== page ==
Ashwagandha (Withania Somnifera) is a herb that has been used medicinally in India for years, cited in books such as the Rigveda and Charaka Samhita. It has been used to improve vigor, rejuvenate and increase life expectancy, being part of the Rasayanas in Ayurvedic medicine – which are techniques and components that aim to increase the longevity of the individual.
It is also mentioned in Unani medicine, which is a type of ethnomedicine that was practiced by the Persian-Arabic culture. Its popular name comes from Sanskrit, which means “horse smell” – Ashwa (horse) + gandha (smell) – probably due to the strong aroma of its roots.
Its scientific name is Withania somnifera, from the Solanaceae family. The term somnifera already gives a hint of one of its activities in the body: the induction of relaxation, with anxiolytic action. It is also known as Indian Ginseng and Winter Cherry.
It is a shrubby plant up to 30 inches tall, with leaves of a paler shade of green and a red fruit when ripe. Prefers drained soils and partial shade, native to India and already cultivated in many places, such as the Middle East, Mediterranean and tropical areas of Africa.
So let’s take a look at the top 5 health benefits for men, which have been tested in human clinical trials:
In first place, Ashwagandha has been shown to increase muscle mass and strength. The herb has been shown in studies to increase strength and power output. The goal of one study was to determine a safe and effective ashwagandha dosage, but they discovered that healthy men who took a high dose for 30 days had a significant increase in quadriceps and back extensor muscle strength despite not exercising. In another study, 57 untrained men were put on a strength training program for eight weeks and given either ashwagandha or a placebo. Over the placebo group, the ashwagandha group improved their one rep max of bench press by nearly 44 pounds, and leg extension by nearly 11 pounds. Muscle size, serum testosterone, and muscle recovery all improved when compared to placebo.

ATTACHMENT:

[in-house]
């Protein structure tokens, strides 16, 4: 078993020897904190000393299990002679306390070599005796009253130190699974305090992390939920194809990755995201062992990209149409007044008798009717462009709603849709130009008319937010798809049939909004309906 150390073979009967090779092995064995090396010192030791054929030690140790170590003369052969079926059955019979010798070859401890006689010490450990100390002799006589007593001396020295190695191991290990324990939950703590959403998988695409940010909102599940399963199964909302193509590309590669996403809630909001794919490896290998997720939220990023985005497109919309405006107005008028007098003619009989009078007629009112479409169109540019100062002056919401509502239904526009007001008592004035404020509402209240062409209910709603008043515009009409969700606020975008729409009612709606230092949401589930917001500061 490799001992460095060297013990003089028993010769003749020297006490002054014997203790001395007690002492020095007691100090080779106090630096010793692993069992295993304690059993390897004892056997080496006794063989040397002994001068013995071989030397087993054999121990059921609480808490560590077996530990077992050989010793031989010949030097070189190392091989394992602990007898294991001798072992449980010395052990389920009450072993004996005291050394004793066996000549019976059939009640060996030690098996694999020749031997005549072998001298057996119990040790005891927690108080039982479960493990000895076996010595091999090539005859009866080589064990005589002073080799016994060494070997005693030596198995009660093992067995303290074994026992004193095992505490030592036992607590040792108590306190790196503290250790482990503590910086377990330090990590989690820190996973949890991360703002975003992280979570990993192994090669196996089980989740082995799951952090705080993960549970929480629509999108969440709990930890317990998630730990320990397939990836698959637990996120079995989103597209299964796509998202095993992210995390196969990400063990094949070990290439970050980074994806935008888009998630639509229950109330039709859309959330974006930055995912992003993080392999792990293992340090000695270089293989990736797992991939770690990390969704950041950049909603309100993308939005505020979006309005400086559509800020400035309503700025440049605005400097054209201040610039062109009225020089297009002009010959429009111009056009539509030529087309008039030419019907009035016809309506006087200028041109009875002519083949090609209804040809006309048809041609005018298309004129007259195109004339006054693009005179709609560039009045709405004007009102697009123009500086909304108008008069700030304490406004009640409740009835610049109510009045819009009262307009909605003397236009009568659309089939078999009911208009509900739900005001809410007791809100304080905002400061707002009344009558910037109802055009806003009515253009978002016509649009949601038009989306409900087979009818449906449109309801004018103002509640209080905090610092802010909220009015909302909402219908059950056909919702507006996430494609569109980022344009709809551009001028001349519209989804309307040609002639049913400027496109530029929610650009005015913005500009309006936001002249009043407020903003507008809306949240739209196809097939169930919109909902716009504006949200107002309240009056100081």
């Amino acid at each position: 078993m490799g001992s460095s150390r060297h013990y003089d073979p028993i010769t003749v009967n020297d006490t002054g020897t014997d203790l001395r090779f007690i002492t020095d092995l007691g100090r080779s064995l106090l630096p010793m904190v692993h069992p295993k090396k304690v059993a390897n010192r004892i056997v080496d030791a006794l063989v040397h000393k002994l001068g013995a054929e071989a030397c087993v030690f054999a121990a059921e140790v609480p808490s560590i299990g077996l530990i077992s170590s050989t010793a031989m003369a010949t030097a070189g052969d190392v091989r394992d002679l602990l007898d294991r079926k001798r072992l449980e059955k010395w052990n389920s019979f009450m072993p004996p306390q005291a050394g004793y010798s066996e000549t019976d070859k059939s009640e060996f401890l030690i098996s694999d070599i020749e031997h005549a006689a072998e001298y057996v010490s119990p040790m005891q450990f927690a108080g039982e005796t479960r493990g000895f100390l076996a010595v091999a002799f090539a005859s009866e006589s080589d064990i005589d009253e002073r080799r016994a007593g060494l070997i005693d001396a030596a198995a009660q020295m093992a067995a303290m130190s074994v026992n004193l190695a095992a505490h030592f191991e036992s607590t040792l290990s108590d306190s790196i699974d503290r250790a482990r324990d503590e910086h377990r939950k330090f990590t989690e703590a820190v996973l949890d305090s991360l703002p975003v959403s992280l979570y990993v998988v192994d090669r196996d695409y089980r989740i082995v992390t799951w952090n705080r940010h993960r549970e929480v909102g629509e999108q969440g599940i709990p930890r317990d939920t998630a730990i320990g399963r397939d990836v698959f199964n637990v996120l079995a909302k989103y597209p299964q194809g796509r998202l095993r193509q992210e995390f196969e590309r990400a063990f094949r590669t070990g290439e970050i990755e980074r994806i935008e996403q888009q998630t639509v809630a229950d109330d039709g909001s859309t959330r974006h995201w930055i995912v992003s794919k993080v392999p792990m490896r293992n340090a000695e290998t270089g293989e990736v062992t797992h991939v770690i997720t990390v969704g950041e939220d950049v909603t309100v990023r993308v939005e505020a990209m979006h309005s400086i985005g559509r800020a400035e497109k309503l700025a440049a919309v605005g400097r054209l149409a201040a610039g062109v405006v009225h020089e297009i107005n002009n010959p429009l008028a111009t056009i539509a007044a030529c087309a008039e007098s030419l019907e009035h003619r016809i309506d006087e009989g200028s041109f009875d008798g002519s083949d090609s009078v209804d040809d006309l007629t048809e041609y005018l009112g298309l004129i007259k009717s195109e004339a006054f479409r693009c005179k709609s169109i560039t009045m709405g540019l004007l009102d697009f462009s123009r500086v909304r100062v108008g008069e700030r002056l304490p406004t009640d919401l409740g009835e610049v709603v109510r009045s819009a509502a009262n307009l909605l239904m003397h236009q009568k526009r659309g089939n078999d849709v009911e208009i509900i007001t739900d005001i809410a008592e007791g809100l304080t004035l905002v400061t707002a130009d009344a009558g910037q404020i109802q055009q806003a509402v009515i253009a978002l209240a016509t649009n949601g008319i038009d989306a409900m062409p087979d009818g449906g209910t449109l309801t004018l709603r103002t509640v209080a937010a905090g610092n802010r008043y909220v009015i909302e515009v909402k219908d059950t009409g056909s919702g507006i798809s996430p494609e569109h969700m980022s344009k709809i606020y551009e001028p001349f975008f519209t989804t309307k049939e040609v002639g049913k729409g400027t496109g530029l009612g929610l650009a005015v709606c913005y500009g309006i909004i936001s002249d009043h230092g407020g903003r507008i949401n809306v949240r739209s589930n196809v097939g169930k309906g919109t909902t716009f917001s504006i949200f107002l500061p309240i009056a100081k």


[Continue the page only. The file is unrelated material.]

In second place, Ashwagandha can help with stress relief. Ashwagandha is an adaptogen, which means it can help your body cope with stress. Cortisol is referred to as the stress hormone. because it is released by your adrenal glands in response to stress and when your blood sugar levels fall too low. Unfortunately, cortisol levels can become chronically elevated in some people, leading to high blood sugar levels and increased fat storage in the belly area. Ashwagandha can reduce excessive cortisol levels and help bring them back into balance. The group that supplemented with ashwagandha improved all tested parameters of chronic mental stress and reduced serum cortisol by 27.9% in this controlled study of 64 adults with a history of chronic stress, after 60 days of taking the supplement. All of this takes to the next benefit.
In third place, Ashwagandha has been shown to help with anxiety and depression. In the same 60-day study, those in the ashwagandha group reported a 79% average reduction in anxiety and insomnia, compared to 11% in the placebo group. Numerous other double-blind control trials have found it to be beneficial for anxiety, but there is definitely a placebo effect at work. Those who take fake pills do experience improvements, but they are never as strong or consistent as the ashwagandha group. Anti-depressive effects of ashwagandha have been observed, but they are nowhere near as notable as the anti-anxiety effects. However, the mechanism by which it functions appears to be very similar. Returning to the 60-day study, those who took a higher daily dose reported a decrease in depression by 79%. Meanwhile, the placebo group only had a 10% decrease.
In fourth place, Ashwagandha can improve cholesterol levels and lower triglycerides. Of course, this can help improve heart health, especially in people who already have problems. In a 60-day study of chronically stressed adults reviewed previously, the group taking the highest dose of ashwagandha had, on average, a 17% reduction in LDL cholesterol and an 11% reduction in triglycerides. Another study found a very similar decrease in LDL cholesterol but a 17% increase in HDL cholesterol. However, the authors are associated with companies that make ashwagandha supplements. So we don’t automatically distrust the results, but we should be aware of this.
Finally, in fifth place, blood sugar levels may be decreased with ashwagandha. Ashwagandha has been shown in numerous research to have advantages for metabolic health. It boosted muscle cell insulin sensitivity and secretion, according to a test-tube investigation. This may now help to explain the possible advantages for blood sugar levels. Six individuals with type 2 diabetes participated in a tiny pilot trial that found that taking ashwagandha supplements for 30 days decreased fasting blood sugar levels just as well as using an oral diabetic medication. Other studies have indicated improvements in those without diabetes as well, but the impact was only marginal, changing by less than 5%.
In terms of dosages, those employed in the study appear to fall between 125 and 1,250 milligrams per day. Additionally, it appears to be more effective at higher doses. If you’re considering taking supplements, I recommend looking for a root extract or powder that contains 450–500 mg each capsule. You can take one or two of those every day.